Are the Curative Properties of ‘Black Mud’ from the Dead Sea Due to the Presence of Bitumen (Asphalt) or Other Types of Organic Matter?

Abstract

Deep black clayey sediments of the Dead Sea, previously covered with water at times of higher sea level, are being mined for therapeutic purposes and for the preparation of cosmetic products under the name ‘Black Mud’. It was claimed that the beneficial properties are due to the presence of bitumen (asphalt) as attested by the colour. Less commonly, the curative properties have been ascribed to humic acids or to organic matter derived from algae in the lake. Asphalt from the Dead Sea has been of major economic importance to the region and was used as a medication for 2000 years until the mid-20th century. Geochemical analysis of the Black Mud showed that it contains relatively little organic matter (ca. 0.6–0.8% organic carbon) and that the organic matter is mostly derived from the land masses surrounding the lake. Asphalt was totally absent and the concentration of humic acids very low. The black colour of the mud is rather due to the poorly crystallised iron sulphides. Based on this, the therapeutic properties of the mud are ascribed to its content of reduced sulphur species, its physical and chemical properties and possibly its brine content, but not to the presence of organic matter.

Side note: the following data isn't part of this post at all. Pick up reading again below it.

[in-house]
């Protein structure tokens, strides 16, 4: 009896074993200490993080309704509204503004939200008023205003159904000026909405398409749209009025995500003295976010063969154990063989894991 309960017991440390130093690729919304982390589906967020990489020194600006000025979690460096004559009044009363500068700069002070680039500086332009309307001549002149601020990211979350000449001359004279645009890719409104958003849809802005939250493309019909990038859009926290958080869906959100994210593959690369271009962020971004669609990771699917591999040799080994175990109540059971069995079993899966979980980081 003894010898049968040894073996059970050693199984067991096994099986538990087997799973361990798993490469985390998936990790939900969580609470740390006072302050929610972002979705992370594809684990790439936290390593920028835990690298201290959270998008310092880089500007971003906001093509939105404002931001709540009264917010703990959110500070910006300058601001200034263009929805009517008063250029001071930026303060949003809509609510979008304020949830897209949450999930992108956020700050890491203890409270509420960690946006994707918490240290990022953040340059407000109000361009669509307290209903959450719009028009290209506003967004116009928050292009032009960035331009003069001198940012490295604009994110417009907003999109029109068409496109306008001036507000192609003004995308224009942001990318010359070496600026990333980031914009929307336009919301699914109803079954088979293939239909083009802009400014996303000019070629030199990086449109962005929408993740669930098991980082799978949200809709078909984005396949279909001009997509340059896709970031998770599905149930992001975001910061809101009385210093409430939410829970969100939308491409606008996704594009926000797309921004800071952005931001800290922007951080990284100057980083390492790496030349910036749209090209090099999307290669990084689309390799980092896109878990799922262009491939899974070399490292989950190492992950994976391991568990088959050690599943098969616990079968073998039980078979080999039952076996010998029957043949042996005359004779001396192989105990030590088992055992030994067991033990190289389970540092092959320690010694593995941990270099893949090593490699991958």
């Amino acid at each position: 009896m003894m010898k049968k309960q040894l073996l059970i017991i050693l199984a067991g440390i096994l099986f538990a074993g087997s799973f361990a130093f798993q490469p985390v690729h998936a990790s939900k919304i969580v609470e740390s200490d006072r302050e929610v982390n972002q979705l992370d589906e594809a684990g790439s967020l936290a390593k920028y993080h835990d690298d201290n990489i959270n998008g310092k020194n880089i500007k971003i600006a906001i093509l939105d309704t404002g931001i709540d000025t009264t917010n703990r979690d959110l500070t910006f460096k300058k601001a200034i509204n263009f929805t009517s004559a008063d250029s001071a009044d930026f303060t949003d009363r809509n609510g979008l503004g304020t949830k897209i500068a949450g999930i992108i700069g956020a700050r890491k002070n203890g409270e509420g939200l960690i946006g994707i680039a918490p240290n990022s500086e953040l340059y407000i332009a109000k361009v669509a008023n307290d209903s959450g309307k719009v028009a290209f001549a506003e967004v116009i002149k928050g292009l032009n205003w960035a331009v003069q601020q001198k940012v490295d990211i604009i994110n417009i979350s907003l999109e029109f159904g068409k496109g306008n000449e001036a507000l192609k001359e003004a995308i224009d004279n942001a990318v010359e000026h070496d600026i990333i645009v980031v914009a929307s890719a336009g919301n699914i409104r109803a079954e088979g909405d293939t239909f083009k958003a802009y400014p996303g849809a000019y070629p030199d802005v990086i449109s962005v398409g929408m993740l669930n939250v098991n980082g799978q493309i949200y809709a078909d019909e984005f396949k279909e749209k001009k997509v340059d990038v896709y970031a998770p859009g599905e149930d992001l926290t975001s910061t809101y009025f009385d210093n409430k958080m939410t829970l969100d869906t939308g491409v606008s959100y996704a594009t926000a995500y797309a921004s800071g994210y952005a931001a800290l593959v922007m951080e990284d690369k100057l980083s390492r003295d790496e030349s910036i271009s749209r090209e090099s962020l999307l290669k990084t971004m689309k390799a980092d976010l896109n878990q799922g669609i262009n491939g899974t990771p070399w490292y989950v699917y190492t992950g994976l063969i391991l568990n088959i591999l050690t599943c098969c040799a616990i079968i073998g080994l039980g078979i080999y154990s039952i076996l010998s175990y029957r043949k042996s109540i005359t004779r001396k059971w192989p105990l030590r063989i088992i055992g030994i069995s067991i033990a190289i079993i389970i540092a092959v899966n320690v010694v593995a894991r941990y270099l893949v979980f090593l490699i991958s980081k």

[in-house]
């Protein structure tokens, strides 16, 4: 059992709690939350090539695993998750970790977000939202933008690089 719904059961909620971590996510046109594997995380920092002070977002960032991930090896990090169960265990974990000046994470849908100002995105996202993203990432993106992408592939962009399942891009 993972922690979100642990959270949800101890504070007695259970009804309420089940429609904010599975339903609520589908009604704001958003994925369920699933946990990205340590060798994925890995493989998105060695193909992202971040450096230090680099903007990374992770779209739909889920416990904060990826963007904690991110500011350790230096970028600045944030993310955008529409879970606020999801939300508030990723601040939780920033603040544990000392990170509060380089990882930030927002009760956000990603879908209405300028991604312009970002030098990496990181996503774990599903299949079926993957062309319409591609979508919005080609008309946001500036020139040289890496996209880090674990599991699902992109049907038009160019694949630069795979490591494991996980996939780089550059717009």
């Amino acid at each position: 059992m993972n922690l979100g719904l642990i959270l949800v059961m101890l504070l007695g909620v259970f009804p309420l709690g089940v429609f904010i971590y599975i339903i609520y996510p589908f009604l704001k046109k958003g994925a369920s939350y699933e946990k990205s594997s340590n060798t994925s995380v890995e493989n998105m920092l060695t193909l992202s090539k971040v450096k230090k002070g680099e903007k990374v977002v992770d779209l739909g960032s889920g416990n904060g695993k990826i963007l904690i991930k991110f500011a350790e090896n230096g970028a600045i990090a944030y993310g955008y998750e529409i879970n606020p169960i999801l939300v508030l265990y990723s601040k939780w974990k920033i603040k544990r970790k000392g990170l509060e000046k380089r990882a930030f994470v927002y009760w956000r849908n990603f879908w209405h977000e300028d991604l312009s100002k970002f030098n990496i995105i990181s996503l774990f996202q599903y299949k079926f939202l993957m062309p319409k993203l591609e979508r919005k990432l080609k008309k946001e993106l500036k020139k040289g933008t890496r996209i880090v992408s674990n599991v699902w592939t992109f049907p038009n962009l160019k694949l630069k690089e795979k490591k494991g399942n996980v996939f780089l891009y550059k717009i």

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Correspondence to Arie Nissenbaum.

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Nissenbaum, A., Rullkötter, J. & Yechieli, Y. Are the Curative Properties of ‘Black Mud’ from the Dead Sea Due to the Presence of Bitumen (Asphalt) or Other Types of Organic Matter?. Environmental Geochemistry and Health 24, 327–335 (2002). https://doi.org/10.1023/A:1020559717754

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  • asphalt
  • bitumen
  • ‘Black Mud’
  • Dead Sea
  • medicine
  • organic matter
  • sediments
  • sulphides